Saturday, March 28, 2020


I don't think anyone's in any doubt about the critical nature of the current situation...even without the possibility of media hype, we know it's very serious. I've heard many people quote the mortality figures for normal seasonal flu, which I admit are much higher than I ever realised, but the point is it's seasonal and covers the whole period of winter from (probably) October through to March in the northern hemisphere. This particular scourge is condensing what we normally see in a period of several months into just a few weeks, thereby stretching medical resources and hospitals to the limits, and adding dramatically to the normal seasonal problems.

So yes, we need to be very careful. But it's hard, isn't it? Many people are out of work and are living in a very uncertain and precarious position. It's not just the risks associated with the virus that are affecting them; it's their livelihood that's at risk too. The danger is that we become not only anxious, but confused and depressed as well, so I thought that maybe this week I could focus on some of the positive aspects that I've seen coming out of this very strange time, because there are indeed some very good things happening.

Spring is here, a natural upside

On a local level, I've noticed people are being kinder and more tolerant to each other in all sorts of ways. It's inevitable that we have to cancel appointments and plans, but the level of acceptance about having to do this is really heartwarming. Just as an instance, I'd asked a tree surgeon to come and prune our tree at the crumbly cottage, where we are now self isolating. Bearing in mind I initially made the enquiry in January, it's taken a long time to organise, but first we had the terrible march of Ciara, Dennis and Ellen across the country, which meant he was otherwise occupied with more urgent pruning. Then the poor man sprained his ankle, so he couldn't come when he was going to, and now we have Corona.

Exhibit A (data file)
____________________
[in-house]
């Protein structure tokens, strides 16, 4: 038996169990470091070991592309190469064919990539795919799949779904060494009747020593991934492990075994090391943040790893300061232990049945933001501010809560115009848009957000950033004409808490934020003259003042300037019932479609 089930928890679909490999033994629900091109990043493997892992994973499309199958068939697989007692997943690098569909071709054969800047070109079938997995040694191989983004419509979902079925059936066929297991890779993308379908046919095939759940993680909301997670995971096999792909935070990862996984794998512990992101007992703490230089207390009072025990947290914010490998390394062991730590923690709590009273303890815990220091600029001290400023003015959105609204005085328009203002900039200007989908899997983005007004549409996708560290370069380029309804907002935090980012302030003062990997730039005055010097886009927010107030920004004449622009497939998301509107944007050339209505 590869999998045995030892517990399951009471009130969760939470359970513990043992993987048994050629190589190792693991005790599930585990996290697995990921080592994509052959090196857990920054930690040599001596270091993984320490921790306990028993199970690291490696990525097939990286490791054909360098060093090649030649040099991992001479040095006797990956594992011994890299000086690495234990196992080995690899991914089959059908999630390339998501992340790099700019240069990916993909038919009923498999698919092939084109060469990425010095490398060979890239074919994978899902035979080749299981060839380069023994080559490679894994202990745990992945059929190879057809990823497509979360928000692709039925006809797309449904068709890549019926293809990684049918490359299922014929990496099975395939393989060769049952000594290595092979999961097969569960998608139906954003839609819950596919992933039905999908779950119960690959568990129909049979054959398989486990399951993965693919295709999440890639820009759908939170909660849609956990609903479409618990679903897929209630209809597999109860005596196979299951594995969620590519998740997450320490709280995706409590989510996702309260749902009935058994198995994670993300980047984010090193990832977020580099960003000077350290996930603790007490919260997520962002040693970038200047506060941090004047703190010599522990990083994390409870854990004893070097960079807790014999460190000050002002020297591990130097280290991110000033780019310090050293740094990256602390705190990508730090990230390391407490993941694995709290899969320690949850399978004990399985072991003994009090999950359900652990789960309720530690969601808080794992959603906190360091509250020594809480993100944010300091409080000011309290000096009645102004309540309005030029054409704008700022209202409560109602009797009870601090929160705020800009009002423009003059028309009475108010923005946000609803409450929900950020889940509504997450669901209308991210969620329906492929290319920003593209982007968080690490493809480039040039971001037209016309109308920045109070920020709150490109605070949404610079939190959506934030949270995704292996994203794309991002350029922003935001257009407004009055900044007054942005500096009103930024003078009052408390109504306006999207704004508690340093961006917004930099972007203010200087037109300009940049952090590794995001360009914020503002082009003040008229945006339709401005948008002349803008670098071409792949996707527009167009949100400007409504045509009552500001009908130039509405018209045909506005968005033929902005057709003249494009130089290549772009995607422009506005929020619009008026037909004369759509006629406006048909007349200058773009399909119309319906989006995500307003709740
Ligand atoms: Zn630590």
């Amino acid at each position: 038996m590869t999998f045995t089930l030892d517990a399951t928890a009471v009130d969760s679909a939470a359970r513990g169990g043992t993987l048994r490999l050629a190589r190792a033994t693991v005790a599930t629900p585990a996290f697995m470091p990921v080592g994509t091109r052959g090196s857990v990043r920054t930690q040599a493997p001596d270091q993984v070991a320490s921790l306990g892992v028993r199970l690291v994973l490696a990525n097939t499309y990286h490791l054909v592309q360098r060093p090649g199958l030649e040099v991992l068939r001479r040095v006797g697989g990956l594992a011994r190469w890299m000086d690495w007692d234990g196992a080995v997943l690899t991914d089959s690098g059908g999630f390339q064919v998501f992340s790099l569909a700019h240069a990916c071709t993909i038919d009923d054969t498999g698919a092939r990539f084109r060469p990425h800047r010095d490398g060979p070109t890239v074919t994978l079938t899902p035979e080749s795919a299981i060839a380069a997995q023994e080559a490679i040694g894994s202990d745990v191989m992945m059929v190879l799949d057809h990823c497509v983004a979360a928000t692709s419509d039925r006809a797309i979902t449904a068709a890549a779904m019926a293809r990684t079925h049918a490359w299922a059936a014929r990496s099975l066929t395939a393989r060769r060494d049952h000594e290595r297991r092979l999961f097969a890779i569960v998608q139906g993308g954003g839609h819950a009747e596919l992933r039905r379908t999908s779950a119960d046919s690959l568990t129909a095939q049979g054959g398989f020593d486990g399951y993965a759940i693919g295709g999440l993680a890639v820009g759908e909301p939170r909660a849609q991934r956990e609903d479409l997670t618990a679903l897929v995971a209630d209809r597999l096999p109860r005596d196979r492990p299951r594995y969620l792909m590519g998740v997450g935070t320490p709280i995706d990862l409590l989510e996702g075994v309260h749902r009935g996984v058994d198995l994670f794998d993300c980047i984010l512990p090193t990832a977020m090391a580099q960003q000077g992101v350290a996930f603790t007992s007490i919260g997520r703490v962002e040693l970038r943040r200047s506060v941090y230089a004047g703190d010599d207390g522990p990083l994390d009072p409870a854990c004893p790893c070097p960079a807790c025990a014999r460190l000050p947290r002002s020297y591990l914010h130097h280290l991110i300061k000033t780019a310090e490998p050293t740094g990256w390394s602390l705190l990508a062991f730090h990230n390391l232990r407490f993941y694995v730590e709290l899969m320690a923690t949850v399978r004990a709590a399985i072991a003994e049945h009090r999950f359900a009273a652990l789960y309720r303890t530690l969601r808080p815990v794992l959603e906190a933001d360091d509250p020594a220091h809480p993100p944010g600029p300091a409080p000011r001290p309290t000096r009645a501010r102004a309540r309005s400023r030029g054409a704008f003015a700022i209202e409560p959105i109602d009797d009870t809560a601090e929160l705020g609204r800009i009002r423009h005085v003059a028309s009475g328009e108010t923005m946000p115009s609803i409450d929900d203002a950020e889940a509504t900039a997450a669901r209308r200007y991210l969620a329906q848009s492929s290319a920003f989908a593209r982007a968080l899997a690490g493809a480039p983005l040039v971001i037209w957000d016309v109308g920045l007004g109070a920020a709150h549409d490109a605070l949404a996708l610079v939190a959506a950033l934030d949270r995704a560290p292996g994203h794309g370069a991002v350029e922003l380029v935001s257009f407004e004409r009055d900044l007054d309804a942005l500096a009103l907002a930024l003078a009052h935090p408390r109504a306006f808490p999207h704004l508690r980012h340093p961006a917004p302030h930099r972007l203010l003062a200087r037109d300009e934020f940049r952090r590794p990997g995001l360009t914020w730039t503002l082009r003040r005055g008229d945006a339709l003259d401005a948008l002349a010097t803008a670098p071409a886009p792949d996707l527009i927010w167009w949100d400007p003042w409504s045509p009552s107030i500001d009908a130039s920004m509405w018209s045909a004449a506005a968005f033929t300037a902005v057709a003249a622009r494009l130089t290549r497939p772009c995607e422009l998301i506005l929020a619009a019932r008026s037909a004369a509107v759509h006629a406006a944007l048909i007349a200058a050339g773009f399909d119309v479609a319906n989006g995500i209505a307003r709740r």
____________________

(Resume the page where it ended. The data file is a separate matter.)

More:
So when he asked if he could come next week, I baulked. I'm really not ready to have anyone here yet and even though there's no real reason why he shouldn't, I asked for some leeway. I explained about being nervous of contact at the moment; Koos is in the high risk category and I have allergies that affect my airways. Luckily, he was totally understanding, which relieved me no end. There've been other instances of this too, each of which has given me such reassurance in cases where frustration and annoyance might have been the usual response.

Then there's the notices I see around the supermarkets: the call for us all to work together and keep this thing contained. 'Samen kunnen we het doen' (Together we can do it). I know it's just a little thing, but I find it lifts my spirits. We're all in the same boat, aren't we? On the other hand, you'd all chuckle if you could see me skulking round the aisles trying to avoid other shoppers. When I see anyone coming my way, I freeze, backtrack and duck into the next aisle, only to find I have to do it again because someone is browsing the shelves there too. Shopping has become quite an adventure. I can just imagine the security bods watching their screens and saying: "Aha, sit down, lads. Weekly entertainment time. Here's that old bat again again," and having a good chortle at my antics.

Apart from that, there are the work initiatives, which are actually quite exciting. It's been a big change to switch all my teaching to an online environment, and there will be more challenges to come. This morning, I had a virtual 'meeting' with my two daughters to see how to conduct an online class in real time. For them, of course, it's as easy as breathing, but for me (old traditionalist that I am) it's a big deal, but they made me laugh and showed me that it doesn't really need to be alarming. When I heard that in my daughter's last online class, one of her students was sitting in bed, while another had his little boy crawling all over him, I realised it would probably be a lot of fun. As for our management at the university, they are all being incredibly supportive of these changes.